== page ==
'Hamas was forced to take over Gaza'

Mashaal says group recognizes Abbas as PA leader; objects to int'l forces.

By JPOST STAFF, AP
June 15, 2007 19:34
1 minute read.
'Hamas was forced to take over Gaza'

Salam Fayad 298.88. (photo credit: AP [file])

 
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Hamas leader-in-exile Khaled Mashaal said Friday evening that Hamas recognizes Mahmoud Abbas as the head of the Palestinian Authority, and that his group wants to cooperate with him for the sake of the Palestinian people. Mashaal also said that Hamas did not want to take over the Gaza Strip, but was "forced" to, Israel Radio reported. Referring to Abbas's proposed emergency government, Mashaal said that it had no legal standing and that Prime Minister Ismail Haniyeh would remain the Palestinian premier. According to Haniyeh, the Palestinians voted for Hamas so the group would ensure security and end bloodshed in Gaza.

  • JPost columnists on the future of the PA
  • The fall of Gaza (June 15 editorial)
  • Palestinian Affairs: Fatah's death blow
  • Hamas victory could be opportunity for Israel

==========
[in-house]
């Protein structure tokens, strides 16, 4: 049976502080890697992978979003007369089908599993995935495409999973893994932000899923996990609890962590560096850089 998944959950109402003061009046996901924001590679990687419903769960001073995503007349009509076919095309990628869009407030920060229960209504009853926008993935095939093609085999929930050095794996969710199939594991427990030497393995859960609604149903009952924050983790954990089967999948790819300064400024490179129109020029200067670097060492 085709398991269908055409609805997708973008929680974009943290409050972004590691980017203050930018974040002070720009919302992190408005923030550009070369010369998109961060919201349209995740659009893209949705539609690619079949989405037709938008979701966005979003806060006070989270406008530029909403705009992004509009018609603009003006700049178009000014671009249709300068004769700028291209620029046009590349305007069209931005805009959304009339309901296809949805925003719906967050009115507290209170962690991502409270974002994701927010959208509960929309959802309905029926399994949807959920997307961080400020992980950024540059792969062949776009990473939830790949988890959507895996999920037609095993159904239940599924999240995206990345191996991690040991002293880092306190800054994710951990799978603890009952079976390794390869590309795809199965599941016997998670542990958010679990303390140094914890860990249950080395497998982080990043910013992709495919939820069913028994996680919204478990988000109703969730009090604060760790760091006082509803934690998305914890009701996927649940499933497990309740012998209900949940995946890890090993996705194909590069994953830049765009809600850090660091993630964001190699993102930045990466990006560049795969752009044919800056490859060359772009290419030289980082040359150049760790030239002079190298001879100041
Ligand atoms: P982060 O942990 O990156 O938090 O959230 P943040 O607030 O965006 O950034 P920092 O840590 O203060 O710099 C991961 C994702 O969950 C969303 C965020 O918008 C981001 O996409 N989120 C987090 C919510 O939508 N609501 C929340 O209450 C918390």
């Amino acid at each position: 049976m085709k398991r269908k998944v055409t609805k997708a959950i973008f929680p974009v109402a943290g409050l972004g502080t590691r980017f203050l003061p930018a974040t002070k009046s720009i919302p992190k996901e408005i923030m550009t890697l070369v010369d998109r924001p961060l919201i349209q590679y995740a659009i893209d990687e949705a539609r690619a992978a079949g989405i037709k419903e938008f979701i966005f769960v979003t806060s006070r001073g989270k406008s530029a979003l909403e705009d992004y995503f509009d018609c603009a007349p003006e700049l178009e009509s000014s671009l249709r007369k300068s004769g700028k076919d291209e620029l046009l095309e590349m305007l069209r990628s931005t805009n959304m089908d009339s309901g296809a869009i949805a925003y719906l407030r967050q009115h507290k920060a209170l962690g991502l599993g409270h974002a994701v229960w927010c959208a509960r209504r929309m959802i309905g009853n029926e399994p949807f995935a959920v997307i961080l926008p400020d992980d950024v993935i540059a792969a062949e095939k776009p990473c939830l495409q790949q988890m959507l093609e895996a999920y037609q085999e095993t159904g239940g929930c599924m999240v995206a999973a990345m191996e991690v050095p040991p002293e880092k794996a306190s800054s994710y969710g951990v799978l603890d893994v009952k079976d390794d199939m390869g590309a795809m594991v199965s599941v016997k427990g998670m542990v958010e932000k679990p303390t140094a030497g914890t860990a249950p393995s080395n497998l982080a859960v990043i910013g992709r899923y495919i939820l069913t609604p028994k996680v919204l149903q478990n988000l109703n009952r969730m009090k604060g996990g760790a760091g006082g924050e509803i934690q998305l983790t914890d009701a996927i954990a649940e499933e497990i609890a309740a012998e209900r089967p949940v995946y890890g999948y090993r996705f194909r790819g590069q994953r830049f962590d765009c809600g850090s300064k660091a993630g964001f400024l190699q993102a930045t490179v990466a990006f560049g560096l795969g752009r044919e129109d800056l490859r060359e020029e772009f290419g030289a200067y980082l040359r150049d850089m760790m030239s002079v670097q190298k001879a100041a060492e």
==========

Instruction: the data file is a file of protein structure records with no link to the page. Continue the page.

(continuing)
• Egypt's difficult task in Gaza
  • Disconnect from Gaza or talk to Hamas? Mashaal also stressed that Hamas would not accept international peacekeepers or a deployment of Arab forces, and called on Fatah not to extend the power struggle to the West Bank. Senior Abbas aide Ahmed Abdel Rahman rejected Mashaal's overtures. Rahman told Al-Jazeera that Fatah would not hold talks with "murderers." Earlier Friday, Hamas condemned the appointment of political independent Salam Fayyad as the new Palestinian Authority prime minister as a "coup." Abbas announced the appointment in the West Bank, a day after Hamas defeated forces loyal to Abbas' Fatah movement and took control of the Gaza Strip. Fayyad, an economist who is well-respected by the international community, will replace Haniyeh, who was fired by Abbas on Thursday. In Gaza, Hamas spokesman Ismail Ridwan accused Abbas of taking "hasty and illegal steps" meant to please Israel and the United States. He said the appointment will divide the Palestinians. "This is a political coup and it has serious consequences," he said. Abbas's office said Friday that a new emergency PA government would be sworn in later in the day, but followed it minutes later with an announcement that the event had been postponed. There was no immediate explanation for the confusion.

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